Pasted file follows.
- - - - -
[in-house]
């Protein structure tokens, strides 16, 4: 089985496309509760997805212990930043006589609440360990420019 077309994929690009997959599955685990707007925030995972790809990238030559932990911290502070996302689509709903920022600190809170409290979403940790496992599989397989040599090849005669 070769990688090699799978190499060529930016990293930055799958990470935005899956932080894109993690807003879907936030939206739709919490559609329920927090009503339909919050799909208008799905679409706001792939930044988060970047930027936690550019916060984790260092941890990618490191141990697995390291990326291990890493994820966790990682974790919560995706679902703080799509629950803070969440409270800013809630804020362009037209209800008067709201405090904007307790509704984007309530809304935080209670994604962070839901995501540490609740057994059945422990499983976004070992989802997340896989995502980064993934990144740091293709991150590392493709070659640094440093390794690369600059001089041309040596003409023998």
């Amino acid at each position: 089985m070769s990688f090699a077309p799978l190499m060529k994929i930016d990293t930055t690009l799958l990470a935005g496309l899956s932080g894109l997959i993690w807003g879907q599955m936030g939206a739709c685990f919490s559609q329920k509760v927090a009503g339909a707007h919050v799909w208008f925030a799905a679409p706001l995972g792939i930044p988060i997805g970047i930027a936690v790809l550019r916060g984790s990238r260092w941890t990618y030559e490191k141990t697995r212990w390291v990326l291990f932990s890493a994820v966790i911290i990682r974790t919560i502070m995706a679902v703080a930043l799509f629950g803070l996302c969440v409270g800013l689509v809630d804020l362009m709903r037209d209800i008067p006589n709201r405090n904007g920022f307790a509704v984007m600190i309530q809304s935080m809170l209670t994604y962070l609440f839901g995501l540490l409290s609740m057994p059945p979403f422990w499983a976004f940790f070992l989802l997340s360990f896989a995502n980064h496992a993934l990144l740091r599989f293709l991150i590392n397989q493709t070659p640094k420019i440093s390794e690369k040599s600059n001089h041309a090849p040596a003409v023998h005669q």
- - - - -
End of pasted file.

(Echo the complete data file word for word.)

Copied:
[in-house]
């Protein structure tokens, strides 16, 4: 089985496309509760997805212990930043006589609440360990420019 077309994929690009997959599955685990707007925030995972790809990238030559932990911290502070996302689509709903920022600190809170409290979403940790496992599989397989040599090849005669 070769990688090699799978190499060529930016990293930055799958990470935005899956932080894109993690807003879907936030939206739709919490559609329920927090009503339909919050799909208008799905679409706001792939930044988060970047930027936690550019916060984790260092941890990618490191141990697995390291990326291990890493994820966790990682974790919560995706679902703080799509629950803070969440409270800013809630804020362009037209209800008067709201405090904007307790509704984007309530809304935080209670994604962070839901995501540490609740057994059945422990499983976004070992989802997340896989995502980064993934990144740091293709991150590392493709070659640094440093390794690369600059001089041309040596003409023998």
């Amino acid at each position: 089985m070769s990688f090699a077309p799978l190499m060529k994929i930016d990293t930055t690009l799958l990470a935005g496309l899956s932080g894109l997959i993690w807003g879907q599955m936030g939206a739709c685990f919490s559609q329920k509760v927090a009503g339909a707007h919050v799909w208008f925030a799905a679409p706001l995972g792939i930044p988060i997805g970047i930027a936690v790809l550019r916060g984790s990238r260092w941890t990618y030559e490191k141990t697995r212990w390291v990326l291990f932990s890493a994820v966790i911290i990682r974790t919560i502070m995706a679902v703080a930043l799509f629950g803070l996302c969440v409270g800013l689509v809630d804020l362009m709903r037209d209800i008067p006589n709201r405090n904007g920022f307790a509704v984007m600190i309530q809304s935080m809170l209670t994604y962070l609440f839901g995501l540490l409290s609740m057994p059945p979403f422990w499983a976004f940790f070992l989802l997340s360990f896989a995502n980064h496992a993934l990144l740091r599989f293709l991150i590392n397989q493709t070659p640094k420019i440093s390794e690369k040599s600059n001089h041309a090849p040596a003409v023998h005669q």